Lindsay Lohan totes one to dance class. Eva Longoria takes one shopping. Jennifer and Brad shared one before their divorce.
It’s the latest celebrity craze since adopting African babies – an Israeli bodyguard with training from the Israel Defense Forces.
Recently, Lohan unveiled her new bodyguard – an unnamed ex-Israeli Army specialist. Kevin Federline’s lawyer hired IDF-trained Aaron Cohen, founder of the Beverly Hills-based IMS Security, to serve Britney Spears’ camp with subpoenas for their custody battle. Even that dubious friend to the Jews, Mel Gibson, has relied on one to part the waters for him. For more than a decade, Avi Korein was Gibson’s personal bodyguard before he opened his own Beverly Hills security firm, Screen International Security Services.
So what’s the allure of these Israeli security mavens? According to industry experts, it’s a combination of discretion and training.
“There’s a mystique surrounding the Israeli military, based on their past performance and handling of information,” says an American IDF-trained security specialist in the Washington, DC area who gives his name solely as “Josh” for security purposes. Josh served in the Israeli infantry as a designated marksman from 2004-6 through Mahal 2000, a preparatory program for non-Israelis who want to serve in its army.
“Discretion at all times is paramount with Israelis in regards to operational and personal security,” he told ISRAEL21c.
“In America, particularly in the celebrity scene, there are occasional leaks of personal information,” he adds. “But it doesn’t happen as much in Israel. Privacy is of great concern. That attitude and conditioning translates to the private security field. Bodyguards revealing secrets about celebrity clients is considered unprofessional and in poor taste.”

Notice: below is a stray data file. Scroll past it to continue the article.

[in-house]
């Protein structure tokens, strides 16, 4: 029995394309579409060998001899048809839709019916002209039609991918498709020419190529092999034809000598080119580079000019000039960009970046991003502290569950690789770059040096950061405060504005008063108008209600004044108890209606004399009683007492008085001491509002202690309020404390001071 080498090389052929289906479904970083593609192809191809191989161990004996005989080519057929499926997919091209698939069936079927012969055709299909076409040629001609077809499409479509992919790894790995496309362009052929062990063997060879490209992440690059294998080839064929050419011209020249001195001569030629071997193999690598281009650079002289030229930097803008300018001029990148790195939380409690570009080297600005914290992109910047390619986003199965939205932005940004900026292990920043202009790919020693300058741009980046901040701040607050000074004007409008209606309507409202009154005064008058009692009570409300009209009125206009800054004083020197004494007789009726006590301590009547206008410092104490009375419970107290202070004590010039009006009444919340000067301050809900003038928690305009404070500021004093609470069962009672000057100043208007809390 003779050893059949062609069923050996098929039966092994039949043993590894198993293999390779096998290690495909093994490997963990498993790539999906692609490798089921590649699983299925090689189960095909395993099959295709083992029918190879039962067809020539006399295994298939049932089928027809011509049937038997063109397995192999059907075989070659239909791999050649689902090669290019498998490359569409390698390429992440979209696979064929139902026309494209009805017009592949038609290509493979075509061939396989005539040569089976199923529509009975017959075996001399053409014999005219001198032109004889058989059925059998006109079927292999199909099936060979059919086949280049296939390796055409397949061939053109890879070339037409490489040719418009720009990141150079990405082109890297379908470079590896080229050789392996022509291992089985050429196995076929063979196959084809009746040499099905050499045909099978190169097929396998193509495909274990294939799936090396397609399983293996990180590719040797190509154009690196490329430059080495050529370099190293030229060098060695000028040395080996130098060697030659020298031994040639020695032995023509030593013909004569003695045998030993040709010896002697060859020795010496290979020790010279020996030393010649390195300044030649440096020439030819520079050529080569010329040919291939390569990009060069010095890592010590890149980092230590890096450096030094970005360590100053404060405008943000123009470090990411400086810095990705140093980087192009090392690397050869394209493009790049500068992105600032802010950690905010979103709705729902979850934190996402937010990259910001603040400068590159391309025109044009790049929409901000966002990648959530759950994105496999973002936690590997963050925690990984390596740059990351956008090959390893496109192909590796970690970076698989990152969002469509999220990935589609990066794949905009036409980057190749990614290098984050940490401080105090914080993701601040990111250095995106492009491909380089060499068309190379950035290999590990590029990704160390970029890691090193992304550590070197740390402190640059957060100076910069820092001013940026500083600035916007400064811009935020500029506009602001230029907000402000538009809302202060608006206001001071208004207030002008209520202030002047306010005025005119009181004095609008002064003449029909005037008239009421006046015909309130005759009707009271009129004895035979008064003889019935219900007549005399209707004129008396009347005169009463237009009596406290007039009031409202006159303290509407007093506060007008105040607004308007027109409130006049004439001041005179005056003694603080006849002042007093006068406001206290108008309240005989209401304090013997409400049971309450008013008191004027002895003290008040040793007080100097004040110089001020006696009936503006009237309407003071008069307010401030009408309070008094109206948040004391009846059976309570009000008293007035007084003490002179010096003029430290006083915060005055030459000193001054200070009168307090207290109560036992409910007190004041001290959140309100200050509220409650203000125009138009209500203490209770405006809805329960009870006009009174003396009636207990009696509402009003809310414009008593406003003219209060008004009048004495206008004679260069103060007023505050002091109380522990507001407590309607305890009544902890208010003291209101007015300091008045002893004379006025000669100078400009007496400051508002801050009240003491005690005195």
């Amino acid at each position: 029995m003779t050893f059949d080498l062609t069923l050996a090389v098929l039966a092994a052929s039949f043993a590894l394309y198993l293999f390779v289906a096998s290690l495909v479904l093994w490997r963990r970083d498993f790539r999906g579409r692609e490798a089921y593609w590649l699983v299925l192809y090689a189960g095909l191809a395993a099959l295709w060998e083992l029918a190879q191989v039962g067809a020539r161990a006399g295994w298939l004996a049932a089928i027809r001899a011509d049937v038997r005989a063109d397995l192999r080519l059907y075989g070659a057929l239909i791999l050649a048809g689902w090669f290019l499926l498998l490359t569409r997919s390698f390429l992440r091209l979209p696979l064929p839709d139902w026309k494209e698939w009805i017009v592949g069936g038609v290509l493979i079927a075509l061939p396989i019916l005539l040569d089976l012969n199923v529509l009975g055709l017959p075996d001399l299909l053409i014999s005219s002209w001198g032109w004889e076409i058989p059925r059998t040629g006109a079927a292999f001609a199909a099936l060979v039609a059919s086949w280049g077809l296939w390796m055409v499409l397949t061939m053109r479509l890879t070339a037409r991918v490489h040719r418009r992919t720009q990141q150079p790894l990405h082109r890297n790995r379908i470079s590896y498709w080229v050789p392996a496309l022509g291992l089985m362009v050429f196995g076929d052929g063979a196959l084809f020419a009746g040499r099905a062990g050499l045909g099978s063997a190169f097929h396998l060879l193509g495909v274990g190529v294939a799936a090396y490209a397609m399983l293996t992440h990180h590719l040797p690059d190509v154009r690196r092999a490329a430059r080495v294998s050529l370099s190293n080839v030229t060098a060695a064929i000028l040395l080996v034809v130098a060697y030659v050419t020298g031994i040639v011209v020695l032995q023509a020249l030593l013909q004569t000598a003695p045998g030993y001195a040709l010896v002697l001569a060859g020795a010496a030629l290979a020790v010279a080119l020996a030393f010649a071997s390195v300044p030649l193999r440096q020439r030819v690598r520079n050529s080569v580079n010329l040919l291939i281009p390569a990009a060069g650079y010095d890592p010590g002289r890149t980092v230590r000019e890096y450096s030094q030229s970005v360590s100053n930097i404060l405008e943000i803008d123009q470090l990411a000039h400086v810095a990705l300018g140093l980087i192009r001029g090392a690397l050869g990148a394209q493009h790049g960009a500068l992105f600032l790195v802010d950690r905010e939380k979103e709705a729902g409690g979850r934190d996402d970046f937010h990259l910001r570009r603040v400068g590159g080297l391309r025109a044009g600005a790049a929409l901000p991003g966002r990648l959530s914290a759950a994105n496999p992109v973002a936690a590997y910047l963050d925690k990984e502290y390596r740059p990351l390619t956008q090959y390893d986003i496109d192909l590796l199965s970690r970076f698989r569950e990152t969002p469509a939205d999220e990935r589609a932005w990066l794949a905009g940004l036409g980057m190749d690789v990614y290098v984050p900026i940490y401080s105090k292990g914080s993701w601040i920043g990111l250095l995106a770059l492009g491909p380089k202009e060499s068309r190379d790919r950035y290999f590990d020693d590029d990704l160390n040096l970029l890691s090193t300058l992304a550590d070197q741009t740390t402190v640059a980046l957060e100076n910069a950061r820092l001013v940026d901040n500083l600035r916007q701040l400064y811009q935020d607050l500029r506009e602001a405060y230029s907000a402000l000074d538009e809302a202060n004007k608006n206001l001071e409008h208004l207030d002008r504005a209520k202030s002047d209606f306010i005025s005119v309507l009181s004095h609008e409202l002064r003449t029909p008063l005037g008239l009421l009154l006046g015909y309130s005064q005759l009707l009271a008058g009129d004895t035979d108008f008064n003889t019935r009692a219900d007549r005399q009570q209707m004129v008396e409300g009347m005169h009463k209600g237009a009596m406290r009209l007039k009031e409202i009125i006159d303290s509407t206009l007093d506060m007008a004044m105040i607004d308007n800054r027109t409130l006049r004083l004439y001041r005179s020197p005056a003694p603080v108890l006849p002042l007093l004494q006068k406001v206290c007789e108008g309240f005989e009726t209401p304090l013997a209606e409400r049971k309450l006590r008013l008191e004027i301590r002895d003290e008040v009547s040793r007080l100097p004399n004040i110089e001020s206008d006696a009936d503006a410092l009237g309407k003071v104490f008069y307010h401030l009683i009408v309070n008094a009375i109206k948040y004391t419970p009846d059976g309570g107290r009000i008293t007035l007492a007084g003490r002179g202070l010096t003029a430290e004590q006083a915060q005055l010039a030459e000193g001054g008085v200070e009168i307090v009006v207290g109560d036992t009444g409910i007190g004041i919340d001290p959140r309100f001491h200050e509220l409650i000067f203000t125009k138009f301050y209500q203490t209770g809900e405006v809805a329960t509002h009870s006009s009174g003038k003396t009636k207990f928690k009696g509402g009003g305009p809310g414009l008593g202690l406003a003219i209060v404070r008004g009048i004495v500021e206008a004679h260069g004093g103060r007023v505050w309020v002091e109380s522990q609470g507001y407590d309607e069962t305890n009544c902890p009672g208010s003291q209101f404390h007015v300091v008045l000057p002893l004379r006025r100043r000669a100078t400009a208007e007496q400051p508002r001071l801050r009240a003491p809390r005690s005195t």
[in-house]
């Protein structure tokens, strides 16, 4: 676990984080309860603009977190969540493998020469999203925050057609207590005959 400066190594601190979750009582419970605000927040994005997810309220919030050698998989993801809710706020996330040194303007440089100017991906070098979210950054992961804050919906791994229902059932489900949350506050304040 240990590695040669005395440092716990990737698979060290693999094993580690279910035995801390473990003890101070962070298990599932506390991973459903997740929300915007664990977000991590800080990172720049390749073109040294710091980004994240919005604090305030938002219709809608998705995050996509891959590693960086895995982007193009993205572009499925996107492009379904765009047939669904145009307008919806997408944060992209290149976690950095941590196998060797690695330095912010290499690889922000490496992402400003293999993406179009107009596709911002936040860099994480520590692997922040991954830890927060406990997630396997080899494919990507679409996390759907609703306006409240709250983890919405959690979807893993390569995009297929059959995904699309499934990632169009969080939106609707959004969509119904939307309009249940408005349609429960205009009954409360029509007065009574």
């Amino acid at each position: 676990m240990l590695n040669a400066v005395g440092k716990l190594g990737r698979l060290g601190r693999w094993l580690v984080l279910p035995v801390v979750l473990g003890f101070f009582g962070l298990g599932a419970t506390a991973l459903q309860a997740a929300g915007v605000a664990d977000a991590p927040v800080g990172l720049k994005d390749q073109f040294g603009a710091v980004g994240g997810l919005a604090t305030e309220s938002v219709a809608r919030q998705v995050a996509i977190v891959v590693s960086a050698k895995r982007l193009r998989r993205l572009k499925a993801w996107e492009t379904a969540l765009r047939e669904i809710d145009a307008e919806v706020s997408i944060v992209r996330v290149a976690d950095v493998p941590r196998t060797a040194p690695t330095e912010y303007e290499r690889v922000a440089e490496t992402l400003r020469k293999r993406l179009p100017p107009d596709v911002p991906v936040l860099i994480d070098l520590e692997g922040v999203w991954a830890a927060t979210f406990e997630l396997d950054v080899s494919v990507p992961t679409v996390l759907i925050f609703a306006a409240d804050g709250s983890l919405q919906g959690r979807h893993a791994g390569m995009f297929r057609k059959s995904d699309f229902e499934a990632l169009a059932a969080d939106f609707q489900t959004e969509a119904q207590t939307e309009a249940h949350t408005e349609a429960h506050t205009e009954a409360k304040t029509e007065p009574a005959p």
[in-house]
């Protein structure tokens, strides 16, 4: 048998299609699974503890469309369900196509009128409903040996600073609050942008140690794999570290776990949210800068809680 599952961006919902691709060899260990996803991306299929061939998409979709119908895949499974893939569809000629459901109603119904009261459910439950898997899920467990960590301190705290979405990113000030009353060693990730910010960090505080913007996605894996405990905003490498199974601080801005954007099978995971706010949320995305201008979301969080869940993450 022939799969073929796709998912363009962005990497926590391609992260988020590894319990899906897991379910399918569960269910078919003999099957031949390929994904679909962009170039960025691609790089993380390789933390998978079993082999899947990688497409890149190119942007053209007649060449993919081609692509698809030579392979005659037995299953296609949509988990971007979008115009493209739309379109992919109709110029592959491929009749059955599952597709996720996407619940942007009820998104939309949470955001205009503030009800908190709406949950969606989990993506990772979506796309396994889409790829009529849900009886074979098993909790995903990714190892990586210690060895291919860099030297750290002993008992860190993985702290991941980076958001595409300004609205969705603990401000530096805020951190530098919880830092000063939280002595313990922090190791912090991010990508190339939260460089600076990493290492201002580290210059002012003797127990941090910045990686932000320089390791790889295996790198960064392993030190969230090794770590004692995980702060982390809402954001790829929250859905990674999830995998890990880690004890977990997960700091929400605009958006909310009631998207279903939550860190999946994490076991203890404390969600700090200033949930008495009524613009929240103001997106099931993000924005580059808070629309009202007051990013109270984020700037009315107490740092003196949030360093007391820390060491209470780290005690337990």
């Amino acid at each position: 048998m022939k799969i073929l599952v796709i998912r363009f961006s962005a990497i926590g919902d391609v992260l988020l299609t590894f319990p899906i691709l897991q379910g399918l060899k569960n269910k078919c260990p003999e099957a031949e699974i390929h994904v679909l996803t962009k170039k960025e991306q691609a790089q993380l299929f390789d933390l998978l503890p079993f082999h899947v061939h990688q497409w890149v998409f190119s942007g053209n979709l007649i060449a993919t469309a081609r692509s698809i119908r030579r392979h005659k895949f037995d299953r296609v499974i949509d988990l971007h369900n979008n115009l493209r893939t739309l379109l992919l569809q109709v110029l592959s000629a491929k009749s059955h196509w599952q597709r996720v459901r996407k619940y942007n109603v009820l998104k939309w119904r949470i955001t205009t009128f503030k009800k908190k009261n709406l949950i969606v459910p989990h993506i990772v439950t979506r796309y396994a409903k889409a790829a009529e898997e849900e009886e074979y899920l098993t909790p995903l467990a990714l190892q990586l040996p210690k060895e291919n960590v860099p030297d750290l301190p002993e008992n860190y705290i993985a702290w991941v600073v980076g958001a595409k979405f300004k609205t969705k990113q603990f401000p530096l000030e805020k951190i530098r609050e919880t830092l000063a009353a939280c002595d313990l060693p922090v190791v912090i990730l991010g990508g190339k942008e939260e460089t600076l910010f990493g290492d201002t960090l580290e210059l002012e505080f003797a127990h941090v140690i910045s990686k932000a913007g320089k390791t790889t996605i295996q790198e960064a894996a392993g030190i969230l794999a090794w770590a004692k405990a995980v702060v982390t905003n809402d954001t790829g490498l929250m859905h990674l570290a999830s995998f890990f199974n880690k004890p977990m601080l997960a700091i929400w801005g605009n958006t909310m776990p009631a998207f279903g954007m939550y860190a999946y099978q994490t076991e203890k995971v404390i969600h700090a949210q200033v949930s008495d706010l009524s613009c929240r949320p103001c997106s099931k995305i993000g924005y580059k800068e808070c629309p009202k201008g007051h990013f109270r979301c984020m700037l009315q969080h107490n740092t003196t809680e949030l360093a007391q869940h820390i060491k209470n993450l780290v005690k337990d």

While celebrities might favor their ability to check wagging tongues, security firm CEOs seek out ex-Israeli military members for their training – particularly when it comes to high-alert situations.
“The Israeli intelligence gathering is among the best. I don’t have to train them as much” as people from other backgrounds, says Emiel Fisher, the CEO of RDP Worldwide in Richmond, Virginia, who has handled security for touring rock stars. “They garner a lot of respect from the private security industry.”
Elijah Shaw, CEO of Icon Services Corporation in St. Paul, Minnesota, once hired an ex-Israeli commando to guard a famous actress who was being stalked on an international tour.
“I’ve used members of the Israel Special Forces – its equivalent of the Navy Seals – when I’ve had a specific, high-level threat,” says Shaw, whose clients include Naomi Campbell, Michael Bolton and 50 Cent. “They operate at such a heightened sense of awareness. Because of the constant conflicts there, they’re always on alert; they never switch off.”
IDF-trained security specialists often see more similarities than differences between guarding celebrities and countries.
“Stalking is a form of terror,” counter-terrorism expert Aaron Cohen told The Forward in October. “The formula is a lot like counter-terrorism, because you need to see who you’re dealing with before you freak out.”
Cohen is a Beverly Hills native who served in the elite Israeli combat unit Duvdevan, which specialized in tracking terrorists. He founded IMS – Israeli Military Specialists – a Los Angeles-based private security firm operating in Hollywood.
“The same security principles apply whether a person is going out to dinner or out of the country,” adds ‘Josh’. “Counter-surveillance is employed as a protective tool. The things that affect a client is not necessarily terrorism. The idea is to protect a client against harm or embarrassment. We focus a great deal on behavioral profiling – how to assess threats through situational awareness – for example, body language exhibited by one member of a group that contrasts the others can indicate the individual has a different agenda or intent. You take in everything and ID what doesn’t belong.”